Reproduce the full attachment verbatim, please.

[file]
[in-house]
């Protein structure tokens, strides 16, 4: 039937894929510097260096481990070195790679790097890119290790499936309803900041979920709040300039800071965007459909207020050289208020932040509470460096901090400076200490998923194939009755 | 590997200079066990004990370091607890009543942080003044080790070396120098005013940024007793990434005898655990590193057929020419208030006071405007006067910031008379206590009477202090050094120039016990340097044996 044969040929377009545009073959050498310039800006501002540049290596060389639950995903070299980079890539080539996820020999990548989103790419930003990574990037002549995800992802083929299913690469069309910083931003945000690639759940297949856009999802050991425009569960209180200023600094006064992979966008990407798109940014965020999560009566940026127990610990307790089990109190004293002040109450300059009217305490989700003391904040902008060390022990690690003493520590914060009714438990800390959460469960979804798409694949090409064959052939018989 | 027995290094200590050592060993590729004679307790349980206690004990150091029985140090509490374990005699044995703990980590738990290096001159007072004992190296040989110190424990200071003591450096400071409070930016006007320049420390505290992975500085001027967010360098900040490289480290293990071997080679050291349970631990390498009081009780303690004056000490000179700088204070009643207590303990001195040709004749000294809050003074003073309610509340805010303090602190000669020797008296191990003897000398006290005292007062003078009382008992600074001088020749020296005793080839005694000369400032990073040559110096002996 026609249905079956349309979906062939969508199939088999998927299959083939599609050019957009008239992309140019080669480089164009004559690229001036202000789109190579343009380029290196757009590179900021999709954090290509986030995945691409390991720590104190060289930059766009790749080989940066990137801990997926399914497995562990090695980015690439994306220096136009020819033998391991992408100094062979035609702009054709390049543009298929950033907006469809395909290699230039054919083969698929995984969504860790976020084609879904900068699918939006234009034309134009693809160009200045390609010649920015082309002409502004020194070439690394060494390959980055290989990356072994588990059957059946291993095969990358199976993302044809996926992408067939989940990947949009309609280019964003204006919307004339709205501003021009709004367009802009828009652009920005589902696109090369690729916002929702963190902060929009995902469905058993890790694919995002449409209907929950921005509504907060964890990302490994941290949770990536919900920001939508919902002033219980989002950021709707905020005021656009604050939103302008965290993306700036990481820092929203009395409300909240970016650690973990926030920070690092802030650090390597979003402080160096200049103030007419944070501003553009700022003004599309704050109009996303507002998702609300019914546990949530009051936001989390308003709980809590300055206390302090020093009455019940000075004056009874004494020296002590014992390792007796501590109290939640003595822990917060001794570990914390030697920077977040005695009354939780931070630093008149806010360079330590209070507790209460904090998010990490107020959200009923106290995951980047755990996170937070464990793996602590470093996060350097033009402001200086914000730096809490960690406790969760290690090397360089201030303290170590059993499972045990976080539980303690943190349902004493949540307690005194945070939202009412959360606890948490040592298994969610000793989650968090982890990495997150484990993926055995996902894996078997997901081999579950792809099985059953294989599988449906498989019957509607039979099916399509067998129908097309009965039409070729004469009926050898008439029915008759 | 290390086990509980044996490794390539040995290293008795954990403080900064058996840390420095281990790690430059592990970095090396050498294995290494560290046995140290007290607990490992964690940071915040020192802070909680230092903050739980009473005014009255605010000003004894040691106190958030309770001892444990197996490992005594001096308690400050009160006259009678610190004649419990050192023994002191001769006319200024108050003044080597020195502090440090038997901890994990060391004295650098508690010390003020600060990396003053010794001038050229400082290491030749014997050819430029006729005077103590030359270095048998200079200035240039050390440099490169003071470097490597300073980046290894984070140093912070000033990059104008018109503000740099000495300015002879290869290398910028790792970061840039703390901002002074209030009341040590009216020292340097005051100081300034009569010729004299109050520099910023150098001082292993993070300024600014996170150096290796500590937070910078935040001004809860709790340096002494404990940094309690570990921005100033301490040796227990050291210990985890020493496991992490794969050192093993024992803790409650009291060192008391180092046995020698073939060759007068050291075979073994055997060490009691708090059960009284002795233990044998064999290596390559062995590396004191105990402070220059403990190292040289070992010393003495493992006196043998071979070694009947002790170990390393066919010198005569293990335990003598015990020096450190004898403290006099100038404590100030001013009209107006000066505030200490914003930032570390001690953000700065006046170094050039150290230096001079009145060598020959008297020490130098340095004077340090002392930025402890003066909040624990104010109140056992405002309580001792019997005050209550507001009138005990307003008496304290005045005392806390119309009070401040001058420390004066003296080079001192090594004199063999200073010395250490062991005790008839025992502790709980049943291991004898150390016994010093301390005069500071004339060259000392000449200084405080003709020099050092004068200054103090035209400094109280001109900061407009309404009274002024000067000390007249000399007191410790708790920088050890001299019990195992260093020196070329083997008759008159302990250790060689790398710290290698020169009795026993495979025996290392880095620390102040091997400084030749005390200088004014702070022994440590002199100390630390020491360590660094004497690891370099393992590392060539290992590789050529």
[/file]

[in-house]
């Protein structure tokens, strides 16, 4: 039937894929510097260096481990070195790679790097890119290790499936309803900041979920709040300039800071965007459909207020050289208020932040509470460096901090400076200490998923194939009755 | 590997200079066990004990370091607890009543942080003044080790070396120098005013940024007793990434005898655990590193057929020419208030006071405007006067910031008379206590009477202090050094120039016990340097044996 044969040929377009545009073959050498310039800006501002540049290596060389639950995903070299980079890539080539996820020999990548989103790419930003990574990037002549995800992802083929299913690469069309910083931003945000690639759940297949856009999802050991425009569960209180200023600094006064992979966008990407798109940014965020999560009566940026127990610990307790089990109190004293002040109450300059009217305490989700003391904040902008060390022990690690003493520590914060009714438990800390959460469960979804798409694949090409064959052939018989 | 027995290094200590050592060993590729004679307790349980206690004990150091029985140090509490374990005699044995703990980590738990290096001159007072004992190296040989110190424990200071003591450096400071409070930016006007320049420390505290992975500085001027967010360098900040490289480290293990071997080679050291349970631990390498009081009780303690004056000490000179700088204070009643207590303990001195040709004749000294809050003074003073309610509340805010303090602190000669020797008296191990003897000398006290005292007062003078009382008992600074001088020749020296005793080839005694000369400032990073040559110096002996 026609249905079956349309979906062939969508199939088999998927299959083939599609050019957009008239992309140019080669480089164009004559690229001036202000789109190579343009380029290196757009590179900021999709954090290509986030995945691409390991720590104190060289930059766009790749080989940066990137801990997926399914497995562990090695980015690439994306220096136009020819033998391991992408100094062979035609702009054709390049543009298929950033907006469809395909290699230039054919083969698929995984969504860790976020084609879904900068699918939006234009034309134009693809160009200045390609010649920015082309002409502004020194070439690394060494390959980055290989990356072994588990059957059946291993095969990358199976993302044809996926992408067939989940990947949009309609280019964003204006919307004339709205501003021009709004367009802009828009652009920005589902696109090369690729916002929702963190902060929009995902469905058993890790694919995002449409209907929950921005509504907060964890990302490994941290949770990536919900920001939508919902002033219980989002950021709707905020005021656009604050939103302008965290993306700036990481820092929203009395409300909240970016650690973990926030920070690092802030650090390597979003402080160096200049103030007419944070501003553009700022003004599309704050109009996303507002998702609300019914546990949530009051936001989390308003709980809590300055206390302090020093009455019940000075004056009874004494020296002590014992390792007796501590109290939640003595822990917060001794570990914390030697920077977040005695009354939780931070630093008149806010360079330590209070507790209460904090998010990490107020959200009923106290995951980047755990996170937070464990793996602590470093996060350097033009402001200086914000730096809490960690406790969760290690090397360089201030303290170590059993499972045990976080539980303690943190349902004493949540307690005194945070939202009412959360606890948490040592298994969610000793989650968090982890990495997150484990993926055995996902894996078997997901081999579950792809099985059953294989599988449906498989019957509607039979099916399509067998129908097309009965039409070729004469009926050898008439029915008759 | 290390086990509980044996490794390539040995290293008795954990403080900064058996840390420095281990790690430059592990970095090396050498294995290494560290046995140290007290607990490992964690940071915040020192802070909680230092903050739980009473005014009255605010000003004894040691106190958030309770001892444990197996490992005594001096308690400050009160006259009678610190004649419990050192023994002191001769006319200024108050003044080597020195502090440090038997901890994990060391004295650098508690010390003020600060990396003053010794001038050229400082290491030749014997050819430029006729005077103590030359270095048998200079200035240039050390440099490169003071470097490597300073980046290894984070140093912070000033990059104008018109503000740099000495300015002879290869290398910028790792970061840039703390901002002074209030009341040590009216020292340097005051100081300034009569010729004299109050520099910023150098001082292993993070300024600014996170150096290796500590937070910078935040001004809860709790340096002494404990940094309690570990921005100033301490040796227990050291210990985890020493496991992490794969050192093993024992803790409650009291060192008391180092046995020698073939060759007068050291075979073994055997060490009691708090059960009284002795233990044998064999290596390559062995590396004191105990402070220059403990190292040289070992010393003495493992006196043998071979070694009947002790170990390393066919010198005569293990335990003598015990020096450190004898403290006099100038404590100030001013009209107006000066505030200490914003930032570390001690953000700065006046170094050039150290230096001079009145060598020959008297020490130098340095004077340090002392930025402890003066909040624990104010109140056992405002309580001792019997005050209550507001009138005990307003008496304290005045005392806390119309009070401040001058420390004066003296080079001192090594004199063999200073010395250490062991005790008839025992502790709980049943291991004898150390016994010093301390005069500071004339060259000392000449200084405080003709020099050092004068200054103090035209400094109280001109900061407009309404009274002024000067000390007249000399007191410790708790920088050890001299019990195992260093020196070329083997008759008159302990250790060689790398710290290698020169009795026993495979025996290392880095620390102040091997400084030749005390200088004014702070022994440590002199100390630390020491360590660094004497690891370099393992590392060539290992590789050529």